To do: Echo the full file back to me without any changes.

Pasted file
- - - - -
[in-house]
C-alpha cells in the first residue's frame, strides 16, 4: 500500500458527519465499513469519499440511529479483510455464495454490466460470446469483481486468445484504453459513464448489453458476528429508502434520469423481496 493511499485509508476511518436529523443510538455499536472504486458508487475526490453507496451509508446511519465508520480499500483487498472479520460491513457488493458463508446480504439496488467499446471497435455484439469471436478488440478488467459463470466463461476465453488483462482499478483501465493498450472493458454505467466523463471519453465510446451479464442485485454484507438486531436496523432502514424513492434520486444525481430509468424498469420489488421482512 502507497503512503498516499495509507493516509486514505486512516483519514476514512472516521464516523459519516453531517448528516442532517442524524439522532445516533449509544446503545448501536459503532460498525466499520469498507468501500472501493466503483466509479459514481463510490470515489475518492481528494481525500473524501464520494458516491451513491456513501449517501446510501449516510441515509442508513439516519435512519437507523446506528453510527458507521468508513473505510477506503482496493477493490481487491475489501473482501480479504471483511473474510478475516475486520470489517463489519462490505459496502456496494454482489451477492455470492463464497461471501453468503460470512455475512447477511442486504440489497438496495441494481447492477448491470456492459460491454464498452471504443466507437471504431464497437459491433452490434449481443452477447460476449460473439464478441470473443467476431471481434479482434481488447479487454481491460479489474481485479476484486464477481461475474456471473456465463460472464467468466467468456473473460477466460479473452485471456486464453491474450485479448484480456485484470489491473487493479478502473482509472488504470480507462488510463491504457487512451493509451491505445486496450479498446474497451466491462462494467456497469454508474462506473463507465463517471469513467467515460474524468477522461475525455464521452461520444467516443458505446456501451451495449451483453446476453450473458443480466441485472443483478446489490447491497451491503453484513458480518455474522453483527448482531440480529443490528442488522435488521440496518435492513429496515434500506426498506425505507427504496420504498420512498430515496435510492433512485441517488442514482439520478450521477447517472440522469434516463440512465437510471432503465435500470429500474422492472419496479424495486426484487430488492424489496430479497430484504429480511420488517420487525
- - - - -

[in-house]
C-alpha cells in the first residue's frame, strides 16, 4: 500500500458527519465499513469519499440511529479483510455464495454490466460470446469483481486468445484504453459513464448489453458476528429508502434520469423481496 493511499485509508476511518436529523443510538455499536472504486458508487475526490453507496451509508446511519465508520480499500483487498472479520460491513457488493458463508446480504439496488467499446471497435455484439469471436478488440478488467459463470466463461476465453488483462482499478483501465493498450472493458454505467466523463471519453465510446451479464442485485454484507438486531436496523432502514424513492434520486444525481430509468424498469420489488421482512 502507497503512503498516499495509507493516509486514505486512516483519514476514512472516521464516523459519516453531517448528516442532517442524524439522532445516533449509544446503545448501536459503532460498525466499520469498507468501500472501493466503483466509479459514481463510490470515489475518492481528494481525500473524501464520494458516491451513491456513501449517501446510501449516510441515509442508513439516519435512519437507523446506528453510527458507521468508513473505510477506503482496493477493490481487491475489501473482501480479504471483511473474510478475516475486520470489517463489519462490505459496502456496494454482489451477492455470492463464497461471501453468503460470512455475512447477511442486504440489497438496495441494481447492477448491470456492459460491454464498452471504443466507437471504431464497437459491433452490434449481443452477447460476449460473439464478441470473443467476431471481434479482434481488447479487454481491460479489474481485479476484486464477481461475474456471473456465463460472464467468466467468456473473460477466460479473452485471456486464453491474450485479448484480456485484470489491473487493479478502473482509472488504470480507462488510463491504457487512451493509451491505445486496450479498446474497451466491462462494467456497469454508474462506473463507465463517471469513467467515460474524468477522461475525455464521452461520444467516443458505446456501451451495449451483453446476453450473458443480466441485472443483478446489490447491497451491503453484513458480518455474522453483527448482531440480529443490528442488522435488521440496518435492513429496515434500506426498506425505507427504496420504498420512498430515496435510492433512485441517488442514482439520478450521477447517472440522469434516463440512465437510471432503465435500470429500474422492472419496479424495486426484487430488492424489496430479497430484504429480511420488517420487525